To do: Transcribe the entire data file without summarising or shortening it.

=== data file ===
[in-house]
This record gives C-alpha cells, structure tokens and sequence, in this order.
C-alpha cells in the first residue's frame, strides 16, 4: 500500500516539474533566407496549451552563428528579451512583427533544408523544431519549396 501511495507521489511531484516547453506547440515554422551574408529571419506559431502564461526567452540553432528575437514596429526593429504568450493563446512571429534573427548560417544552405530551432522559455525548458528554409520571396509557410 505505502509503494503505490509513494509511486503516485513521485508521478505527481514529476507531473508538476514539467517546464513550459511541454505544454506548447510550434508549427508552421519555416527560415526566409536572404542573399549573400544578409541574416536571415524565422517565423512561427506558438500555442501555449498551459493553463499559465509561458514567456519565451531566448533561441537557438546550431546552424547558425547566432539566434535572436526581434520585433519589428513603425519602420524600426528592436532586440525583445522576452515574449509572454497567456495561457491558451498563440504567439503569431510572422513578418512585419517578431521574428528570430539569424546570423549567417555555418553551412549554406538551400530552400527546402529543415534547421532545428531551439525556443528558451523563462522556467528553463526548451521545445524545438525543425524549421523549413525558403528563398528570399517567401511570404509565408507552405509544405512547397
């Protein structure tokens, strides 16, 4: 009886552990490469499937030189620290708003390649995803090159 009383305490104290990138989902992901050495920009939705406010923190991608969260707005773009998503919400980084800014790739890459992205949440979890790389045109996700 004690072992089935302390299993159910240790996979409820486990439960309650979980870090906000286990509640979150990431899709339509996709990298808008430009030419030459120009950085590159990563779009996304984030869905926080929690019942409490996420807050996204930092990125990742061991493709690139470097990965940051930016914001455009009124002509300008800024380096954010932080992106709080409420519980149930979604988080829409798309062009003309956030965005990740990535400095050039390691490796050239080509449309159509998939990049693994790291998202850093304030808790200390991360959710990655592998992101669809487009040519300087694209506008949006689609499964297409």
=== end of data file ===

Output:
[in-house]
This record gives C-alpha cells, structure tokens and sequence, in this order.
C-alpha cells in the first residue's frame, strides 16, 4: 500500500516539474533566407496549451552563428528579451512583427533544408523544431519549396 501511495507521489511531484516547453506547440515554422551574408529571419506559431502564461526567452540553432528575437514596429526593429504568450493563446512571429534573427548560417544552405530551432522559455525548458528554409520571396509557410 505505502509503494503505490509513494509511486503516485513521485508521478505527481514529476507531473508538476514539467517546464513550459511541454505544454506548447510550434508549427508552421519555416527560415526566409536572404542573399549573400544578409541574416536571415524565422517565423512561427506558438500555442501555449498551459493553463499559465509561458514567456519565451531566448533561441537557438546550431546552424547558425547566432539566434535572436526581434520585433519589428513603425519602420524600426528592436532586440525583445522576452515574449509572454497567456495561457491558451498563440504567439503569431510572422513578418512585419517578431521574428528570430539569424546570423549567417555555418553551412549554406538551400530552400527546402529543415534547421532545428531551439525556443528558451523563462522556467528553463526548451521545445524545438525543425524549421523549413525558403528563398528570399517567401511570404509565408507552405509544405512547397
């Protein structure tokens, strides 16, 4: 009886552990490469499937030189620290708003390649995803090159 009383305490104290990138989902992901050495920009939705406010923190991608969260707005773009998503919400980084800014790739890459992205949440979890790389045109996700 004690072992089935302390299993159910240790996979409820486990439960309650979980870090906000286990509640979150990431899709339509996709990298808008430009030419030459120009950085590159990563779009996304984030869905926080929690019942409490996420807050996204930092990125990742061991493709690139470097990965940051930016914001455009009124002509300008800024380096954010932080992106709080409420519980149930979604988080829409798309062009003309956030965005990740990535400095050039390691490796050239080509449309159509998939990049693994790291998202850093304030808790200390991360959710990655592998992101669809487009040519300087694209506008949006689609499964297409």